Getting Involved

Mar 22, 2022

As Russia’s army continues to pound away at the cities and people of the Ukraine, the global response is resoundingly unified: this can not be allowed to happen again. As our government express reluctance to escalate the tension between the United States and Russia, the people of both countries are making their opposition known.

Across the country, movements are getting involved in the efforts to resupply and support both the Ukrainian army and the citizenry that is suffering at the hands of Russia’s slow, destructive march across their country.

The shirt captures “the Ukrainian spirit” perfectly. No one there’s backing up easily for the Russian army. Remington and others are letting frustrated U.S. citizens make their support known as well. The shirt’s $19.99 and shipping is free. Here’s the link.

The gun industry is no exception to the desire to help. From selling tee shirts to making outright donations of goods and services, it seems everyone is getting behind the Ukrainian cause.

Today, we’re happy to report that the first group to pledge assistance to the Ukrainian defense forces, Ammo, Inc. (NASDAQ: POWW) Chairman and CEO Fred Wagenhalls has received official confirmation that his company’s donation of one million rounds of ammunition has (finally) been received by the Ukrainian Ministry of Defense.

The National Shooting Sports Foundation assembled what is essentially a critical needs shopping list: Specifically, Ukraine is requesting donations of the following rifles, pistols and ammunition:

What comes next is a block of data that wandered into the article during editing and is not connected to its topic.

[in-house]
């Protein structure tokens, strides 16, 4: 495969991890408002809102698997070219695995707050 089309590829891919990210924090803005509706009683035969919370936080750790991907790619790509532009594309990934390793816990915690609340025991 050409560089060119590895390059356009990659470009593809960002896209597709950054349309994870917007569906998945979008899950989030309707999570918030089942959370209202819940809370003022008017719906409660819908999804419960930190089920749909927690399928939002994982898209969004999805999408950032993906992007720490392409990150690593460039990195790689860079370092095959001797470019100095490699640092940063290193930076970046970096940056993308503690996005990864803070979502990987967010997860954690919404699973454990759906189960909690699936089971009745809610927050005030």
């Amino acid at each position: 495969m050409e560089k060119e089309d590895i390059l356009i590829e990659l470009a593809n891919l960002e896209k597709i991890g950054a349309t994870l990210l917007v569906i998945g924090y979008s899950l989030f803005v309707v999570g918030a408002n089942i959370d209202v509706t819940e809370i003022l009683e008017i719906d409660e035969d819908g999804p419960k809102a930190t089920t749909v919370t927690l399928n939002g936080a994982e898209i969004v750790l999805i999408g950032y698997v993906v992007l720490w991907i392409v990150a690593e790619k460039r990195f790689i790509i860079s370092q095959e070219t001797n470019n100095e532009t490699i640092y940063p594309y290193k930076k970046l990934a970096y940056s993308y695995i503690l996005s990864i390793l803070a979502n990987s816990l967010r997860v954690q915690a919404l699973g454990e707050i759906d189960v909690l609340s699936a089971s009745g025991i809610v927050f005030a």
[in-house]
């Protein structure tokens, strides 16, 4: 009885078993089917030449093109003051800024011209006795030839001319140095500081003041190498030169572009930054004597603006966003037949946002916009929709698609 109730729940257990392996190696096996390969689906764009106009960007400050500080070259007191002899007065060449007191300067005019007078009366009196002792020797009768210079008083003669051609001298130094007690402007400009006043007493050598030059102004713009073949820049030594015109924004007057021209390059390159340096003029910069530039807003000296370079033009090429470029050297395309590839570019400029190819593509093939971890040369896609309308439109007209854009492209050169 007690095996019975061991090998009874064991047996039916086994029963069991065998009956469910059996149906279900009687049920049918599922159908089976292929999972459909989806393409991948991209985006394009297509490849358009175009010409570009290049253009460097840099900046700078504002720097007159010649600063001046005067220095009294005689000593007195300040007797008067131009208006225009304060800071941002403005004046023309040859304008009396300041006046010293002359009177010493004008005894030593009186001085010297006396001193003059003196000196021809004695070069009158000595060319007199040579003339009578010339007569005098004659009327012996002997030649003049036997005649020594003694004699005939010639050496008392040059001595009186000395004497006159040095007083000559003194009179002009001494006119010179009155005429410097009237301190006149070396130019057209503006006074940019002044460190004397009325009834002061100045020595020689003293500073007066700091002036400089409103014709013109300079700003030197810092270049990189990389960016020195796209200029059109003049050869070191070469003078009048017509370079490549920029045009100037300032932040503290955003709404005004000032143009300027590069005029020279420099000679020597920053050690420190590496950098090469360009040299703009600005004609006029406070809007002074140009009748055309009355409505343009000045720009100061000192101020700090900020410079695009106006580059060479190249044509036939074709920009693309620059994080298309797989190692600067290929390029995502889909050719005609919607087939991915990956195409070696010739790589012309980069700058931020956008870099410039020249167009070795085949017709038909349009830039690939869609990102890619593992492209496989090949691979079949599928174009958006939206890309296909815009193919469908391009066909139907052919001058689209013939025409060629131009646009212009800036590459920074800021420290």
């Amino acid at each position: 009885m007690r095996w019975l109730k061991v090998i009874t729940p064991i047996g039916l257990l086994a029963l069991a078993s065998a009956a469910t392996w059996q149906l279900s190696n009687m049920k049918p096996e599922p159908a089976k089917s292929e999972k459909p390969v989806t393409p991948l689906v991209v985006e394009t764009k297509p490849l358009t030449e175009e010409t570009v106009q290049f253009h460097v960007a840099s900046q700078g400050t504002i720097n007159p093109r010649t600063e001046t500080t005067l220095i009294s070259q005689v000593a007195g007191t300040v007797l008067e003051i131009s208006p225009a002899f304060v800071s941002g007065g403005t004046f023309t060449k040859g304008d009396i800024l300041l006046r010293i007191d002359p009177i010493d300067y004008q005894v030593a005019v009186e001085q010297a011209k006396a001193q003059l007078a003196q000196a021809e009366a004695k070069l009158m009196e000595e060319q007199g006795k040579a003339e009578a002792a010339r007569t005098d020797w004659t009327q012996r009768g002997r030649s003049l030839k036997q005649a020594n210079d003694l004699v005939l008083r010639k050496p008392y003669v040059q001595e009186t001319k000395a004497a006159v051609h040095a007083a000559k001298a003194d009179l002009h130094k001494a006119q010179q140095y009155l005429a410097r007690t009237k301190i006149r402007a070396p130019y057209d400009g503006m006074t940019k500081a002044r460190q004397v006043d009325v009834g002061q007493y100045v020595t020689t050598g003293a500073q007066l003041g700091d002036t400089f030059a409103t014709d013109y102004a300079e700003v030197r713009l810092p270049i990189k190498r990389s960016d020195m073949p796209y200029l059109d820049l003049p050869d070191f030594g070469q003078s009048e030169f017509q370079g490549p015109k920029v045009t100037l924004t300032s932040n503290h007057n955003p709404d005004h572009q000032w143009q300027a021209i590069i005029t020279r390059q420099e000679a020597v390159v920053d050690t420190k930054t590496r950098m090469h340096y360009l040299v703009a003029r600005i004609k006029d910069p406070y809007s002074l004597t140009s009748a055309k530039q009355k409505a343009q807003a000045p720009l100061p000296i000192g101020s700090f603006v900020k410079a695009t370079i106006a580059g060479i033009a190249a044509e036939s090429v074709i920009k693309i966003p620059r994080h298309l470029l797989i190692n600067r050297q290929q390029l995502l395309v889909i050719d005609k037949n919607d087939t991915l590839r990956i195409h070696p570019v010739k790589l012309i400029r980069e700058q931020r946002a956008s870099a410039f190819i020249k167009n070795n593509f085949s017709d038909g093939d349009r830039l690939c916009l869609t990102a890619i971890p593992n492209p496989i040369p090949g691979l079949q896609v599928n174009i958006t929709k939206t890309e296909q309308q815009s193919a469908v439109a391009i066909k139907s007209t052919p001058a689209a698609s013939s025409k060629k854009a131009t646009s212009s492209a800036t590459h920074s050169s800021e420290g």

• 7.62х39mm
  • 7.62x51mm
  • .308 WIN
  • 5.45х39mm
  • 5.56х45mm
  • Sniper rifles chambered in .308 WIN or 7.62х51 mm and ammunition (including bipod and scope) NOTE: If donating a non-.308 “sniper type” rifle, e.g., .338 Lapua or similar, Ukraine requests that manufacturers provide ammunition with the rifle.
  • Pistols and ammunition chambered in 9х19 mm
  • Extra magazines
  • Spare parts

This is really the equivalent of “inside baseball” type information, but the hostilities aren’t allowing time for “the usual channels” to function. If you’re looking for the information to put on the Bureau of Industry and Security - U.S. Department of Commerce export license application it’s this:

Ultimate consignee/end user Ministry of Defense, Kyiv. Ukraine

The end use is: “for use by Ministry of Defense and Armed Forces of Ukraine.” Since the ultimate consignee/end user is the Ministry of Defense of Ukraine, no import certificate is required from Ukraine before shipping.

The NSSF has more information available if you’re a linkedIn member.

We’re also hearing reports of probes into the computer systems of industry members. Those are suspected to be originating from “the other side” of the Ukrainian conflict, so computer security companies are advising companies to be extra vigilant in regards to any suspicious activity regarding their computer systems.

And the newest editor of The Outdoor Wire Digital Network, Hispanic edition editor Raul Mas, isn’t one to simply sit and watch. When he saw the attacks on Ukrainian civilians, he decided to do something. He connected with Joshua Garay, a former US intelligence agent who now runs a non-profit child rescue organization F3 Missing Children’s Intelligence Agency.

Operation Jolly Roger is one of the many efforts to assist Ukrainian children following the Russian invasion. Operation Jolly Roger logo with permission.

Together, they launched a humanitarian effort called Operation Jolly Roger, to rescue children trapped in the Ukrainian combat. They took the name from Operation Peter Pan, the humanitarian effort that helped bring 14,000 children from communist Cuba in the early 1960s.

Operation Jolly Roger launched on Monday, March 7, and had their first case only minutes after. An American father was desperate to get his Ukrainian born wife and toddler back to the United States. They’d been visiting when the war broke out.

And they’ve had similar pleas for help every day since. You can find out more about Operation Jolly Roger here.

We’re all helping as we can. And, as always, we’ll keep you posted.

— Jim Shepherd